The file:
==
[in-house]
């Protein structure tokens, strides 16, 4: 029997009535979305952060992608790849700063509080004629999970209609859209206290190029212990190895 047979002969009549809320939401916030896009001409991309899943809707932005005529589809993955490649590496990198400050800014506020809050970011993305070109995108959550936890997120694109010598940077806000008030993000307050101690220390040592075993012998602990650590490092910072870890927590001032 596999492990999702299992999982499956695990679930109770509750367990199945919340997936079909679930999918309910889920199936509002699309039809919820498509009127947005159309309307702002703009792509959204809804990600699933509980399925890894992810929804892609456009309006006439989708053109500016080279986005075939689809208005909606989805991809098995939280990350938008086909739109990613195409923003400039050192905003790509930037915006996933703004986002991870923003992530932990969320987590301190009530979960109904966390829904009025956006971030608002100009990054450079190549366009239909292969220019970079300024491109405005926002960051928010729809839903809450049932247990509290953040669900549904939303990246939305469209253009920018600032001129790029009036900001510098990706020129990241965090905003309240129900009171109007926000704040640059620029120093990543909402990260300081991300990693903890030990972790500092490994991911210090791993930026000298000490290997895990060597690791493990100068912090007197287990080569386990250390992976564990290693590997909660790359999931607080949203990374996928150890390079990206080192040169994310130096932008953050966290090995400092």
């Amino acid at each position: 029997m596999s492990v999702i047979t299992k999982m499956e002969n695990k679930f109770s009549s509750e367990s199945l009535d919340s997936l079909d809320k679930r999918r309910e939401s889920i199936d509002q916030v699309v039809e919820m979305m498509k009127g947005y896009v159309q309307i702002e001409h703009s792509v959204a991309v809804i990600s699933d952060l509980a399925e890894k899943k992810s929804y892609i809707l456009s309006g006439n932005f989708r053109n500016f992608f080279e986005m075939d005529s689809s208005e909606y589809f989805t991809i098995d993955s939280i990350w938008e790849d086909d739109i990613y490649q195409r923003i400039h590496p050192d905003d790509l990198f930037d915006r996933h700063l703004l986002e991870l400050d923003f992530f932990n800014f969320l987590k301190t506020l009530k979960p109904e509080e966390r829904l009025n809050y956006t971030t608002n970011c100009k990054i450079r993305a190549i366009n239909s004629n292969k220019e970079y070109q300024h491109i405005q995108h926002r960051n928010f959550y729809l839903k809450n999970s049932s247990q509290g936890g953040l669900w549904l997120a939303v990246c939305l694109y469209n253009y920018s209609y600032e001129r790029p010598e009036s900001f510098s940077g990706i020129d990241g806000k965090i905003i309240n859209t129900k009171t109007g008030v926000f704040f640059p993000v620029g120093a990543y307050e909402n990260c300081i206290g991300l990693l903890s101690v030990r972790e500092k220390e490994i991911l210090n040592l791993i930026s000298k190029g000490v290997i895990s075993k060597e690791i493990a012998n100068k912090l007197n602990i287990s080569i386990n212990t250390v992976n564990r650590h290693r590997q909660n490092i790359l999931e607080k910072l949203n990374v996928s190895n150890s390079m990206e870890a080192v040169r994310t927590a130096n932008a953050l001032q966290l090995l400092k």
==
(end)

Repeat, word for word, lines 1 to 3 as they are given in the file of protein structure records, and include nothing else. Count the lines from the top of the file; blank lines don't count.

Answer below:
[in-house]
């Protein structure tokens, strides 16, 4: 029997009535979305952060992608790849700063509080004629999970209609859209206290190029212990190895 047979002969009549809320939401916030896009001409991309899943809707932005005529589809993955490649590496990198400050800014506020809050970011993305070109995108959550936890997120694109010598940077806000008030993000307050101690220390040592075993012998602990650590490092910072870890927590001032 596999492990999702299992999982499956695990679930109770509750367990199945919340997936079909679930999918309910889920199936509002699309039809919820498509009127947005159309309307702002703009792509959204809804990600699933509980399925890894992810929804892609456009309006006439989708053109500016080279986005075939689809208005909606989805991809098995939280990350938008086909739109990613195409923003400039050192905003790509930037915006996933703004986002991870923003992530932990969320987590301190009530979960109904966390829904009025956006971030608002100009990054450079190549366009239909292969220019970079300024491109405005926002960051928010729809839903809450049932247990509290953040669900549904939303990246939305469209253009920018600032001129790029009036900001510098990706020129990241965090905003309240129900009171109007926000704040640059620029120093990543909402990260300081991300990693903890030990972790500092490994991911210090791993930026000298000490290997895990060597690791493990100068912090007197287990080569386990250390992976564990290693590997909660790359999931607080949203990374996928150890390079990206080192040169994310130096932008953050966290090995400092």
């Amino acid at each position: 029997m596999s492990v999702i047979t299992k999982m499956e002969n695990k679930f109770s009549s509750e367990s199945l009535d919340s997936l079909d809320k679930r999918r309910e939401s889920i199936d509002q916030v699309v039809e919820m979305m498509k009127g947005y896009v159309q309307i702002e001409h703009s792509v959204a991309v809804i990600s699933d952060l509980a399925e890894k899943k992810s929804y892609i809707l456009s309006g006439n932005f989708r053109n500016f992608f080279e986005m075939d005529s689809s208005e909606y589809f989805t991809i098995d993955s939280i990350w938008e790849d086909d739109i990613y490649q195409r923003i400039h590496p050192d905003d790509l990198f930037d915006r996933h700063l703004l986002e991870l400050d923003f992530f932990n800014f969320l987590k301190t506020l009530k979960p109904e509080e966390r829904l009025n809050y956006t971030t608002n970011c100009k990054i450079r993305a190549i366009n239909s004629n292969k220019e970079y070109q300024h491109i405005q995108h926002r960051n928010f959550y729809l839903k809450n999970s049932s247990q509290g936890g953040l669900w549904l997120a939303v990246c939305l694109y469209n253009y920018s209609y600032e001129r790029p010598e009036s900001f510098s940077g990706i020129d990241g806000k965090i905003i309240n859209t129900k009171t109007g008030v926000f704040f640059p993000v620029g120093a990543y307050e909402n990260c300081i206290g991300l990693l903890s101690v030990r972790e500092k220390e490994i991911l210090n040592l791993i930026s000298k190029g000490v290997i895990s075993k060597e690791i493990a012998n100068k912090l007197n602990i287990s080569i386990n212990t250390v992976n564990r650590h290693r590997q909660n490092i790359l999931e607080k910072l949203n990374v996928s190895n150890s390079m990206e870890a080192v040169r994310t927590a130096n932008a953050l001032q966290l090995l400092k």